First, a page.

How can we stop race politics when we have the three cows above???

    Like

  3. clearwater
    Sep 08, 2009 @ 15:33:04

    If this is the view of the typical urban educated young Malaysian, they should come out in the open with it and tell all those narrow thinking politicians where to shove their communal politics and their divide and rule tactics. They should register to vote and take the trouble to vote. They should tell their families, friends, peers and spread word of their views and beliefs. They should not remain in the shadows; ignored by the government and with their future in this country frittered away by unsound policies and bad leaders. They and their friends should not become another lost generation. They should take this country back from hate and deceit.

    Like

  4. Dr Hsu
    Sep 08, 2009 @ 16:06:12

    As she said, name is not important.

    Idris Jala is a christian and yet Idris is a Malay name.

    As long as inside his heart, he is a christian and he folllows the teachings of christinity, it does not matter whehter he is called John or Idris or Beng or muthu.

    Like

  5. CYC
    Sep 08, 2009 @ 17:35:33

    Yes, Malaysians always emphasize form over substance. For examples, your family background determines your moral standing, your occupation determines your credibility, your university determines your level of knowledge, your physical appearance determines your honesty and bla bla. But all these forms can be illusive in nature. Just look at KTK, he has a PhD but he definitely not as political savvy as Lee San Choon who has no degree to show. Similarly, those BN fella who has “perceived high social standing” definitely has lower dignity than Dr. Syed Husin of PKR or Dr. Nasir Hashim of PSM. Lee Lam Thye of today cannot be compared with yerster years LLM who traveled with typewriter as his most trusted companion.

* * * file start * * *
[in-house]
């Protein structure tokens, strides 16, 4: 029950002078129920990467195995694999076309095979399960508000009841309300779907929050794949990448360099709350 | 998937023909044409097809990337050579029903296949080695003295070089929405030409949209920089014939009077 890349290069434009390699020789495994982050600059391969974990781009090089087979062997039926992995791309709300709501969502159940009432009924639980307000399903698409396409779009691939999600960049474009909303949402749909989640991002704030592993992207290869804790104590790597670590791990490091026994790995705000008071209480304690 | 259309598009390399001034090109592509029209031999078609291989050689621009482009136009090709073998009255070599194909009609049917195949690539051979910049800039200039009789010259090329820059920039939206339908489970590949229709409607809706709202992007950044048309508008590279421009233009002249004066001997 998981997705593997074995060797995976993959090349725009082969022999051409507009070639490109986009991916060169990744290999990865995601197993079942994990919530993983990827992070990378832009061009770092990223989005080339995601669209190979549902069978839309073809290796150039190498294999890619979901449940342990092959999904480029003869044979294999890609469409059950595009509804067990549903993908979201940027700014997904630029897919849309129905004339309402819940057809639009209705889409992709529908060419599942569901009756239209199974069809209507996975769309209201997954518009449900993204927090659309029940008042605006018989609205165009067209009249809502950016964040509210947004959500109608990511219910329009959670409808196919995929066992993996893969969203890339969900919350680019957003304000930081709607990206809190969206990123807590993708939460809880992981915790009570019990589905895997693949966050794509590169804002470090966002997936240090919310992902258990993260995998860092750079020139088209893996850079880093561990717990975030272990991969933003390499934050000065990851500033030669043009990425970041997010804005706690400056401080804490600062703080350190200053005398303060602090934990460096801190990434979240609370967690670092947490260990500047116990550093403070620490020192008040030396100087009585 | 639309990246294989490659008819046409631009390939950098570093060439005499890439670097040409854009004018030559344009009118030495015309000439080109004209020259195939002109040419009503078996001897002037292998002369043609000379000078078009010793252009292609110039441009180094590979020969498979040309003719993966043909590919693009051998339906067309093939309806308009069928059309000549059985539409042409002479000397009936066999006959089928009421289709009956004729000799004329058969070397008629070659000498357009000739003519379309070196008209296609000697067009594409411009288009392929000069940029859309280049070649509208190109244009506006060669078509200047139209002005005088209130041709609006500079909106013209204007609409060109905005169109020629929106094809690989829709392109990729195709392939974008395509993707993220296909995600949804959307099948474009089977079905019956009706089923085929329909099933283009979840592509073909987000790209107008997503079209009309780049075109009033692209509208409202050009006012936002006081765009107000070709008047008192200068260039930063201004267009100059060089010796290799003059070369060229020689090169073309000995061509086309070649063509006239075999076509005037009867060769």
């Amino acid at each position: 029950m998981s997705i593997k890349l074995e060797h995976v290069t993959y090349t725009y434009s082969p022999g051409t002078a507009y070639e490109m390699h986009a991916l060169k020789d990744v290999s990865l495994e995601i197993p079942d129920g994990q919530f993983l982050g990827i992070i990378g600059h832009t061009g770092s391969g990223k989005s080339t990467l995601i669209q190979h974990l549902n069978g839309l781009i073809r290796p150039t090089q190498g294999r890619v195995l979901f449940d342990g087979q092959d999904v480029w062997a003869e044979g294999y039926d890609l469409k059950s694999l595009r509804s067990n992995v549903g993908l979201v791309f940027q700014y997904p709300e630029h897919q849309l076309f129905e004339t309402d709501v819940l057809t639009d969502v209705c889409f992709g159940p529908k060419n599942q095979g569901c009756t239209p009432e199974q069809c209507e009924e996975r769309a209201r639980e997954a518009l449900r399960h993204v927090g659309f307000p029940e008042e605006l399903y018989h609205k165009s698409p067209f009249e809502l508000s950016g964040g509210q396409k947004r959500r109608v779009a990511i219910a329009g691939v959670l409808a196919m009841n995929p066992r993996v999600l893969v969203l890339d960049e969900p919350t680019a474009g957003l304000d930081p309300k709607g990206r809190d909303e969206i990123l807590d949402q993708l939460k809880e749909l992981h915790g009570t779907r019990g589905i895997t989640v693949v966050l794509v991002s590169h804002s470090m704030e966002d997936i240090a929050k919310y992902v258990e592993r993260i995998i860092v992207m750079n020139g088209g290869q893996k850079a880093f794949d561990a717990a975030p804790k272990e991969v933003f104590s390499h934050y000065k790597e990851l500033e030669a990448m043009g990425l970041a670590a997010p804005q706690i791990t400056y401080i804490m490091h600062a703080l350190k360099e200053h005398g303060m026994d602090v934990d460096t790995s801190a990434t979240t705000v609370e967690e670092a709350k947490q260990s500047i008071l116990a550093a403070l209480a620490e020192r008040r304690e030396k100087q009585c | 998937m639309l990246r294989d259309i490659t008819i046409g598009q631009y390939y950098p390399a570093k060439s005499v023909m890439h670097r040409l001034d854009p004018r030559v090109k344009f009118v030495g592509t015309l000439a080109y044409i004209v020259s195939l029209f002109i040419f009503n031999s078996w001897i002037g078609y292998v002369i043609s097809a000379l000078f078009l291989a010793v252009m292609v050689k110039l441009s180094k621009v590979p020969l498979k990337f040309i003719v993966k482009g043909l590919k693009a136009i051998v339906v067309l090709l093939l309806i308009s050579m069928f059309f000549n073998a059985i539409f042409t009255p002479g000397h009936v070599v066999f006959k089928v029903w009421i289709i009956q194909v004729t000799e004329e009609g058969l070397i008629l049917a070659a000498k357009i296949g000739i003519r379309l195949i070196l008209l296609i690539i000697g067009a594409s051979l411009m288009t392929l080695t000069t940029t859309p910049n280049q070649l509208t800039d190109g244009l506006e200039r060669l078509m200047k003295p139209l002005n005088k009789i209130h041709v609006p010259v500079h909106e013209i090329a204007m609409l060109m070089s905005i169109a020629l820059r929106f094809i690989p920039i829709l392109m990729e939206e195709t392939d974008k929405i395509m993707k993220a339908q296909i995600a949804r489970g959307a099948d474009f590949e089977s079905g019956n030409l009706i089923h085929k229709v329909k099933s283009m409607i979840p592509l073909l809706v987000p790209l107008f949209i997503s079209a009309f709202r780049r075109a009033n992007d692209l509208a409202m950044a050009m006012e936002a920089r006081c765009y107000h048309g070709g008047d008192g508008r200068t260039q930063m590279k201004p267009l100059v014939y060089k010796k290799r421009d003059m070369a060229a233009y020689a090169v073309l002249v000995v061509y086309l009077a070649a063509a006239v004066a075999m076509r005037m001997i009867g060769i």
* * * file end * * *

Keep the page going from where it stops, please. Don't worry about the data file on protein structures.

In a more serious note, many Buddhists with so called Chritian names are actually top notch Budhist leaders who perform missionary work with an untiring effort. They are the shinning stars of Buddhism.

    By the way, I am not anti establishment.

    Like

  6. Yam Siap
    Sep 09, 2009 @ 12:07:41

    Datuk Hisham our beloved Tengku Abdul Rahman is extremely proud of this offspring. But can your grandpa and father be this proud. I do not think so cos what is there to be proud if your offspring is destroying your legacy.

    Like

  7. klm
    Sep 09, 2009 @ 12:55:18

    Spring is not in the air
    ==============

    In temperate countries, spring always conjures a warm period after long cold winter. It is a season of feeling good. It is a season of flowers, love, new lives and good things to come.

    Today, in Malaysia, there is no longer the feel good atmosphere. The last time I felt this was the year 2000 and 2001. The feel good of new optimism, where